Eminent Domain

Citing Deference to 'Broad' Government Power, Judge Says Atlantic City May Bulldoze Home to Benefit Casino

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According to the New Jersey Constitution, state officials may only condemn private property for redevelopment purposes when that property is "blighted." Yet in a ruling issued on Monday, Judge Julio L. Mendez of the New Jersey Superior Court allowed Atlantic City to seize one man's non-blighted family home. Why? Because the state enjoys "broad" powers, the judge said, and the courts have no business standing in the way.

Known as Casino Reinvestment Development Authority v. Birnbaum, this case originated in 2012 when Atlantic City officials announced a "South Inlet Mixed Use Development Project" designed to "complement the new Revel Casino and assist with the demands created by the resort." Although the specifics of the plan were never announced and the Revel Casino recently declared bankruptcy, state officials have persisted in their efforts to snatch up various parcels of land on behalf of this shadowy real estate scheme. Among the properties targeted for condemnation is the well-tended family home of Charles Birnbaum, located near the Atlantic City boardwalk.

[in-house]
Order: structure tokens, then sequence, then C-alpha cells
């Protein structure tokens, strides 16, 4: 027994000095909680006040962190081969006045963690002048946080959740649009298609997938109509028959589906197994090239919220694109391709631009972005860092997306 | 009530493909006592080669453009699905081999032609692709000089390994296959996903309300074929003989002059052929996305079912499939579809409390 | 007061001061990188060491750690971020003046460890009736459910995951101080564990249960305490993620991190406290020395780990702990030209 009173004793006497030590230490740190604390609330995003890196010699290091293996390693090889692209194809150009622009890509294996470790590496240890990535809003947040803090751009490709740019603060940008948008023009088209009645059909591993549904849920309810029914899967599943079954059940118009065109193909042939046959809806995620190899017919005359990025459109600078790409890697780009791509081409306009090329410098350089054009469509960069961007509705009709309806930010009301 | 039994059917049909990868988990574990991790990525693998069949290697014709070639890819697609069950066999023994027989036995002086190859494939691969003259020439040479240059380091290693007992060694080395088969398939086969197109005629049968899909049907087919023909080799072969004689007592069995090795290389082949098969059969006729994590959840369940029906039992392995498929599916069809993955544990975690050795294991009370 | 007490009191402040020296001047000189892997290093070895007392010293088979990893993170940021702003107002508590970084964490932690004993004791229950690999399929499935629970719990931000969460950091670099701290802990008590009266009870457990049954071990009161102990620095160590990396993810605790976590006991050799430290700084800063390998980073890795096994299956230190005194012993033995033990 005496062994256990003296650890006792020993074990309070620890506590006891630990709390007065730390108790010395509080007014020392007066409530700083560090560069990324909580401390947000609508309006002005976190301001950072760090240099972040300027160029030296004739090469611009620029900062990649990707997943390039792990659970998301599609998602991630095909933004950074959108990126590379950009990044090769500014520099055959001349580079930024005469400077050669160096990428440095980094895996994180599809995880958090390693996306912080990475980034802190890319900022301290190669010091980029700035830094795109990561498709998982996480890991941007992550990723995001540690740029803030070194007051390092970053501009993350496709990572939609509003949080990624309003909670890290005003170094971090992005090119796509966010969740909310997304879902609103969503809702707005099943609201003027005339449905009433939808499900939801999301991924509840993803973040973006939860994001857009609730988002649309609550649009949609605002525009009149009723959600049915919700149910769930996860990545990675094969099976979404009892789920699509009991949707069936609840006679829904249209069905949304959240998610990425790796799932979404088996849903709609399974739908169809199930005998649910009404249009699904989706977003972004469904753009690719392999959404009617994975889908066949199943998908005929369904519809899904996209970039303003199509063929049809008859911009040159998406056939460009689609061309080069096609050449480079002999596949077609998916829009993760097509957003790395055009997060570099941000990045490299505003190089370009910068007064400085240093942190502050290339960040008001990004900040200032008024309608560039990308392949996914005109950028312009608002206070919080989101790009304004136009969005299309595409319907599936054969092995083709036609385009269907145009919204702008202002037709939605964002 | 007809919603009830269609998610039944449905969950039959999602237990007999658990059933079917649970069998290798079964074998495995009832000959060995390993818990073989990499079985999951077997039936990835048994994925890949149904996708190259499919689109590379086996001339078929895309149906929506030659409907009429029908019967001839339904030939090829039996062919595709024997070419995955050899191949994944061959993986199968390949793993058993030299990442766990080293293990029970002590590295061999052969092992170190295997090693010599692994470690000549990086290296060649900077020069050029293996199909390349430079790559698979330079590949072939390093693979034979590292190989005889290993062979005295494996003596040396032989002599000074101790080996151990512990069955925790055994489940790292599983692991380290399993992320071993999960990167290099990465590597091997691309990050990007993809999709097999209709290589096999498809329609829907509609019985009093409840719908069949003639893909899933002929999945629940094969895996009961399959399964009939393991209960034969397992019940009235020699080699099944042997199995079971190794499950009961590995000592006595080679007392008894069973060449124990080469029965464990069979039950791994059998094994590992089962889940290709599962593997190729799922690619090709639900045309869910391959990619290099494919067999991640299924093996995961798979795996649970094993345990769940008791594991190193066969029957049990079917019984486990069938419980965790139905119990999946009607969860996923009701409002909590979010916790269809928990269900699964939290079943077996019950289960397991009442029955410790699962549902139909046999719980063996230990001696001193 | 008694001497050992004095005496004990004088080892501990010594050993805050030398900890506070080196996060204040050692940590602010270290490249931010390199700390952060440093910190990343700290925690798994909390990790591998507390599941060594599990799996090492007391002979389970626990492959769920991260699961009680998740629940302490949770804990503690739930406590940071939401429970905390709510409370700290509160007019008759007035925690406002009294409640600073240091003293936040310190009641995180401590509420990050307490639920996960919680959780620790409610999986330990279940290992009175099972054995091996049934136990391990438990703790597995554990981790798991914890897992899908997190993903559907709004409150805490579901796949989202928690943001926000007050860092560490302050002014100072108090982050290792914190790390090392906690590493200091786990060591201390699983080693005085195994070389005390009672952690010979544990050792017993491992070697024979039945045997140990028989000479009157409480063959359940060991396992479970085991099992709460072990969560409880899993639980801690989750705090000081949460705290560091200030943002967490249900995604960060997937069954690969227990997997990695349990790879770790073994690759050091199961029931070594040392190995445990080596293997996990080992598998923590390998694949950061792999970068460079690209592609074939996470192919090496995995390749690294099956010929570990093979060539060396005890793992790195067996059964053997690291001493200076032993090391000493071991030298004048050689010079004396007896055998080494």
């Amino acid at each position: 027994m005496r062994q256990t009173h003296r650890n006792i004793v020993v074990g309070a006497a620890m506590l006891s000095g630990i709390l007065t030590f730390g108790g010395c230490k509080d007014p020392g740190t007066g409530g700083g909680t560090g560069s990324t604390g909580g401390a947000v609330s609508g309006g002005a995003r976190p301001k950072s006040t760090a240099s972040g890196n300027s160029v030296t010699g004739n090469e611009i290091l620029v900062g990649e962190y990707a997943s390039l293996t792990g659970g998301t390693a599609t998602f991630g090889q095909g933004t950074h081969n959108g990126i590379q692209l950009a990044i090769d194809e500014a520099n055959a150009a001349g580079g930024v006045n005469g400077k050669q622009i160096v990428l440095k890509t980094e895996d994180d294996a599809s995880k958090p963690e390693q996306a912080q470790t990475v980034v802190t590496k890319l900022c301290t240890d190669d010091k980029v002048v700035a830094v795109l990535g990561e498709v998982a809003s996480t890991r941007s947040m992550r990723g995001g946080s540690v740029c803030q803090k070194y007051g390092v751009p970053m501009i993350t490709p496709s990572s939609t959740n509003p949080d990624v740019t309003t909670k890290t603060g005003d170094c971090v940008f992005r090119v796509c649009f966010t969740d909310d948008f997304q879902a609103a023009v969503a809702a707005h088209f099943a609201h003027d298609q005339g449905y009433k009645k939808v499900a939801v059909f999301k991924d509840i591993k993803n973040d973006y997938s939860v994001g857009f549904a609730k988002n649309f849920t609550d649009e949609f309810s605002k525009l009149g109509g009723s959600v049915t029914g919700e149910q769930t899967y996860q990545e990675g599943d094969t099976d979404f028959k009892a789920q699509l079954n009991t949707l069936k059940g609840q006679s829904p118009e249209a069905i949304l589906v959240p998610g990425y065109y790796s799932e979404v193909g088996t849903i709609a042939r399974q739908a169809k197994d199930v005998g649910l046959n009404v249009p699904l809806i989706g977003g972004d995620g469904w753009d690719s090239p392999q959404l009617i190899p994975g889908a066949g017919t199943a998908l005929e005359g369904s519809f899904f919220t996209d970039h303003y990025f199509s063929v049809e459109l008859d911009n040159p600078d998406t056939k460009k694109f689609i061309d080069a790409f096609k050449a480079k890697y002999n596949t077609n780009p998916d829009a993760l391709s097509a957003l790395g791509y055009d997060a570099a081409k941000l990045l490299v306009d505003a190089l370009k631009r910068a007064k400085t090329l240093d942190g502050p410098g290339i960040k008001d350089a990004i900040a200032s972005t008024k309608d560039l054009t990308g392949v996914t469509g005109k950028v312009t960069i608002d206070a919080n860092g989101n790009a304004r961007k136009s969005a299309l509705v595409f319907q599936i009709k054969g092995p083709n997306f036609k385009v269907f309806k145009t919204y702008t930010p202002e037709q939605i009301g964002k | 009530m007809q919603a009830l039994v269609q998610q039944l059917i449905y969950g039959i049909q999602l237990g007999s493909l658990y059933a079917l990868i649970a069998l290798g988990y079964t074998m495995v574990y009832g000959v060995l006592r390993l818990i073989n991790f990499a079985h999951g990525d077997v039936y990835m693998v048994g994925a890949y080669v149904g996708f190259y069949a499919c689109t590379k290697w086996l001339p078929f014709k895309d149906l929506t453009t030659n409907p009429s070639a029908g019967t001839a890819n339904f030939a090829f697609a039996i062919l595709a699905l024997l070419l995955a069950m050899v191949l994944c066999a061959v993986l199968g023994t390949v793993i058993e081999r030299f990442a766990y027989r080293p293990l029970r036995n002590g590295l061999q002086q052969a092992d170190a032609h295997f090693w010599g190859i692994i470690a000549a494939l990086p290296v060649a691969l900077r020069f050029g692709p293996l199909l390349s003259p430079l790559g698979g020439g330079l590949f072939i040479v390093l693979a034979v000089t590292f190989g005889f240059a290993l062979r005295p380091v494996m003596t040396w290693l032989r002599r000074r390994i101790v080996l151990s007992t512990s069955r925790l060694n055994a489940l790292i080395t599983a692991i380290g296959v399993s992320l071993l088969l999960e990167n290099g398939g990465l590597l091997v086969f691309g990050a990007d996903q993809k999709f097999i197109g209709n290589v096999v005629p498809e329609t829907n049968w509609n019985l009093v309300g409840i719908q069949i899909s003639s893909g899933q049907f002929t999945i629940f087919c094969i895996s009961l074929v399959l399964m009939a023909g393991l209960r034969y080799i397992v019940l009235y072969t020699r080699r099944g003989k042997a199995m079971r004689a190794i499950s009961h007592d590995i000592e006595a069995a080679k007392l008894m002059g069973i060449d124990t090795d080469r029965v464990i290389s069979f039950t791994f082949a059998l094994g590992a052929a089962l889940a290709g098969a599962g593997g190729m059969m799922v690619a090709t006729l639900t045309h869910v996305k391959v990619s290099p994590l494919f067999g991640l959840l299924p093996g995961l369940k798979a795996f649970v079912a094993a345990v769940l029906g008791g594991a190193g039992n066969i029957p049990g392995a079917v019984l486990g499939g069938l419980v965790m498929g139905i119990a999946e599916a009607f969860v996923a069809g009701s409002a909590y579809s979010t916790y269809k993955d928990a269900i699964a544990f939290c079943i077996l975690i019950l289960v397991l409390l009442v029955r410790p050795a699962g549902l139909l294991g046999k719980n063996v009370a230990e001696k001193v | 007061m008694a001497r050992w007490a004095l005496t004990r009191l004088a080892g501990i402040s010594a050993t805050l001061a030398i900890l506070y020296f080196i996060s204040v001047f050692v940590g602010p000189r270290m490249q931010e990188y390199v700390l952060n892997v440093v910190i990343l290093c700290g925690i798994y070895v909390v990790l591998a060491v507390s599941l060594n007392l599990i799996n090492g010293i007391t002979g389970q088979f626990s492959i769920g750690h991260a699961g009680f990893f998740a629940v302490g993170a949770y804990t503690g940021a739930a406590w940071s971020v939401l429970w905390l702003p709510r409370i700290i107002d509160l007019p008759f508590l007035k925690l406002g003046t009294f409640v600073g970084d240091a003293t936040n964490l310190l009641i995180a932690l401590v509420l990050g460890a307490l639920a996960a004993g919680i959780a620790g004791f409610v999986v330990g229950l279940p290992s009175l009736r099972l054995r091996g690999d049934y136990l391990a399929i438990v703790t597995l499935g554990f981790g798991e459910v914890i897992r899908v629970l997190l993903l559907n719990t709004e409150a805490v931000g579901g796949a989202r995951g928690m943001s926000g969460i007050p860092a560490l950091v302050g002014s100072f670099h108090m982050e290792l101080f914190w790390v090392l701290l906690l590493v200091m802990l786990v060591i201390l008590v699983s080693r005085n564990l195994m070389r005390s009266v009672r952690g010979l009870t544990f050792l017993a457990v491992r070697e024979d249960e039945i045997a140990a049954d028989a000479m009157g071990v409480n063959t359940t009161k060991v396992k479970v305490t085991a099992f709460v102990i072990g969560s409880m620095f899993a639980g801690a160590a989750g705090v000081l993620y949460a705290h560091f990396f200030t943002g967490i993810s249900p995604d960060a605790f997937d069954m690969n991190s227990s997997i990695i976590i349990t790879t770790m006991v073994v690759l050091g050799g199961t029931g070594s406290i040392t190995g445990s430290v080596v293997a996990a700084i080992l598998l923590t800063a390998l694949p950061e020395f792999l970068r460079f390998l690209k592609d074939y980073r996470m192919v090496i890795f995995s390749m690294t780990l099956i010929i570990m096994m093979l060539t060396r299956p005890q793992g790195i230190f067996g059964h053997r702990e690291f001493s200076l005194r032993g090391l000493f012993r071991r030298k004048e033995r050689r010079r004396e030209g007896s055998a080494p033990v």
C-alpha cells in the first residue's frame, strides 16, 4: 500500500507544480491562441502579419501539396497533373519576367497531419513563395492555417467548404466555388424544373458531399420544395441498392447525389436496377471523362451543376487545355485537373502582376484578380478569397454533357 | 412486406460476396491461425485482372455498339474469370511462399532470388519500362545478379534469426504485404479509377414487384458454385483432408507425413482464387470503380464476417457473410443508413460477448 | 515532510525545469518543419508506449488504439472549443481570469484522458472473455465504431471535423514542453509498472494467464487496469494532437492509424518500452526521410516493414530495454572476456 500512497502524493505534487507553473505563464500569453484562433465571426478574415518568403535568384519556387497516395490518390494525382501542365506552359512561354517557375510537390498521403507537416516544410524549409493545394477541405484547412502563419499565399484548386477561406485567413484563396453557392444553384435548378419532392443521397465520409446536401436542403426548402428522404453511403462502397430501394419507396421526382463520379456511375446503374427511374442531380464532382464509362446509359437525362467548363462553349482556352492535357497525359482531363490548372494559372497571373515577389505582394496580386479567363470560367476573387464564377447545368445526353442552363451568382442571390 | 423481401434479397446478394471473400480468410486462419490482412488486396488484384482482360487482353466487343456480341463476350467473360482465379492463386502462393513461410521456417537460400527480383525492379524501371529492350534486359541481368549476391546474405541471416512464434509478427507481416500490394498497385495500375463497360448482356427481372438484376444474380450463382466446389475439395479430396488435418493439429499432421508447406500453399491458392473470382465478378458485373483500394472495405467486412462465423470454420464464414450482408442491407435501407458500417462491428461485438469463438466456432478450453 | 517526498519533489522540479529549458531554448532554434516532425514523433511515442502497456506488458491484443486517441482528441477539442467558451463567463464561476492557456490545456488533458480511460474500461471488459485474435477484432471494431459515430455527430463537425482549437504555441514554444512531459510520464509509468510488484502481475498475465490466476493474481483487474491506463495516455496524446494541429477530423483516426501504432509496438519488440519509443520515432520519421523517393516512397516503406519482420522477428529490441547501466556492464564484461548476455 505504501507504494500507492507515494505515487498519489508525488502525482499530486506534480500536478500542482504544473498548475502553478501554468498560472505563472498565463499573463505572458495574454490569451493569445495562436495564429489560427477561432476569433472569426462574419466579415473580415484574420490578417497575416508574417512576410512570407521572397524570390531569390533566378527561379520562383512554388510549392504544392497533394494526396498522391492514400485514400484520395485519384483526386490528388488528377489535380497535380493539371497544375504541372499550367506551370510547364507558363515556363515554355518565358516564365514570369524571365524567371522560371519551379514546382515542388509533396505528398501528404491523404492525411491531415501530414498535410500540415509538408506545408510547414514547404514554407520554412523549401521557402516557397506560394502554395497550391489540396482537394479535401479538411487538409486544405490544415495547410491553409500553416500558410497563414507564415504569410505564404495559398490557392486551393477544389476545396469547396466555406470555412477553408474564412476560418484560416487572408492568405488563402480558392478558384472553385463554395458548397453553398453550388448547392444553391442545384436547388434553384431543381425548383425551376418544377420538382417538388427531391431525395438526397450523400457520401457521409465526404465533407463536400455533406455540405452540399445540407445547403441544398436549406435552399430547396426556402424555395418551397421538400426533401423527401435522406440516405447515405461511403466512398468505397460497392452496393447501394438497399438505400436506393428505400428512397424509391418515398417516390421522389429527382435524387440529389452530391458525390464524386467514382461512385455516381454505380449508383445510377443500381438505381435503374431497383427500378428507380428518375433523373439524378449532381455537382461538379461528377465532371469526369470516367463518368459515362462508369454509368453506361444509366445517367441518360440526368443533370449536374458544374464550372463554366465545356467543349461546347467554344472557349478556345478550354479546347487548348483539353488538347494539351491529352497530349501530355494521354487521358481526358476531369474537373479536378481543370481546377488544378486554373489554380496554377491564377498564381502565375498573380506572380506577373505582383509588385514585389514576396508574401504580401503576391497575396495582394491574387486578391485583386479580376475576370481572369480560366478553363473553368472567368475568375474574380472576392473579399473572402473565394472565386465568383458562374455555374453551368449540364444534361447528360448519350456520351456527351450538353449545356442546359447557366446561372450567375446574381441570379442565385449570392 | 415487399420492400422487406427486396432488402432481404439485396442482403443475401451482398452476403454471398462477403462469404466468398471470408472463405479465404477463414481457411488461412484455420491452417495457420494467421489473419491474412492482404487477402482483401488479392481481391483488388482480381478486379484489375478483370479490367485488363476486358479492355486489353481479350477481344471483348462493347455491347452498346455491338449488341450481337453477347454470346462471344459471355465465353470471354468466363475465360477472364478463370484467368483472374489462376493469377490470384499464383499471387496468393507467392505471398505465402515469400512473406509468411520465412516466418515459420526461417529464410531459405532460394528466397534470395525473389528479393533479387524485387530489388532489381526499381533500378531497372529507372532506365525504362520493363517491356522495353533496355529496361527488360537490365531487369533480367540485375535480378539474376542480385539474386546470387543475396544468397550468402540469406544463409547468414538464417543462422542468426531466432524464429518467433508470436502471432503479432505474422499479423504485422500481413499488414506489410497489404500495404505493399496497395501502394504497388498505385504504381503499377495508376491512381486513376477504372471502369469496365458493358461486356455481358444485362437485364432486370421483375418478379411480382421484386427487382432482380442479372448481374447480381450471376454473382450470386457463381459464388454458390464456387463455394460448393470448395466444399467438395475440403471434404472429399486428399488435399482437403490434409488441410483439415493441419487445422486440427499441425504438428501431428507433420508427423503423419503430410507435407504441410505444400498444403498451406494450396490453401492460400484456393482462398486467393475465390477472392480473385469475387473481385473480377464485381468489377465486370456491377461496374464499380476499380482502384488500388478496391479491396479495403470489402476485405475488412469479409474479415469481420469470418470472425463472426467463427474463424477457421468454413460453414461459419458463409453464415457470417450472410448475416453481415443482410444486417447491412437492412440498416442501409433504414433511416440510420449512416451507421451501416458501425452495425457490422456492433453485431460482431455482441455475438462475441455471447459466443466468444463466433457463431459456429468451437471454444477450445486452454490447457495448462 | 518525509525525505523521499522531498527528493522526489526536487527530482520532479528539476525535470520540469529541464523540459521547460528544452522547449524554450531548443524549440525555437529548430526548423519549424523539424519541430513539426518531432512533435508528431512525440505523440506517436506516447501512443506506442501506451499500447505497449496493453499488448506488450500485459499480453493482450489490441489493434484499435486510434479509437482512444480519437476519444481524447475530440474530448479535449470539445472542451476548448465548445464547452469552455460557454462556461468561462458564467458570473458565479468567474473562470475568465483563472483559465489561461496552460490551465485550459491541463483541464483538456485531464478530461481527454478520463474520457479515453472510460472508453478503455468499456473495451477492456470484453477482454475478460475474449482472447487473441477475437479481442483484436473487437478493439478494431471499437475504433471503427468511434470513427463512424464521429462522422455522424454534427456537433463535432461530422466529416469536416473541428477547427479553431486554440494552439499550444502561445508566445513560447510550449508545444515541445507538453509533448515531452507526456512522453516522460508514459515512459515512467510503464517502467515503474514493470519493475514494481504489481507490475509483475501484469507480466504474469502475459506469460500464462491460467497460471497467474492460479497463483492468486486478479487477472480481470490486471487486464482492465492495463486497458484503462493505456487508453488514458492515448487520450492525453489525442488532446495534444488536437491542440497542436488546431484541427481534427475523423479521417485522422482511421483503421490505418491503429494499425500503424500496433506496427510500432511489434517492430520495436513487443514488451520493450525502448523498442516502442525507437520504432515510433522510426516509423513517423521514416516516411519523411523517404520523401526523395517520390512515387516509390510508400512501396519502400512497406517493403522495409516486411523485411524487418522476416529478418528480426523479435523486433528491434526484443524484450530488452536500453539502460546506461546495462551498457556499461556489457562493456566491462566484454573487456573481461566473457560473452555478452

"The so-called Project consists entirely of high-blown rhetoric and a handful of 'conceptual' drawings provided by the Revel Casino," Birnbaum and his lawyers at the Institute for Justice told the court. "This project fails to satisfy any of the requirements that would allow CRDA to take the Birnbaum Family Home."

They're right. Birnbaum's home is neither blighted nor in need of any urban renewal. And as the New Jersey Supreme Court has plainly stated, "the New Jersey Constitution authorizes government redevelopment of only 'blighted areas.'"

Yet despite the clear limitations imposed on state eminent domain power by both constitutional text and legal precedent, Judge Mendez went ahead and rubber stamped the land grab anyway. The CRDA's actions, he said, serve "the public purpose of promoting tourism and assisting the ailing gaming industry."

But if that loose standard is allowed to become law, no property in or around Atlantic City would ever be safe from the government's bulldozers.

Fortunately, the case is not done yet. Birnbaum plans to file an appeal and as his lawyer Robert McNamara declared, "the Constitution of New Jersey does not allow this, the people of New Jersey should not tolerate this, and neither Charlie nor the Institute for Justice will permit this ruling to stand."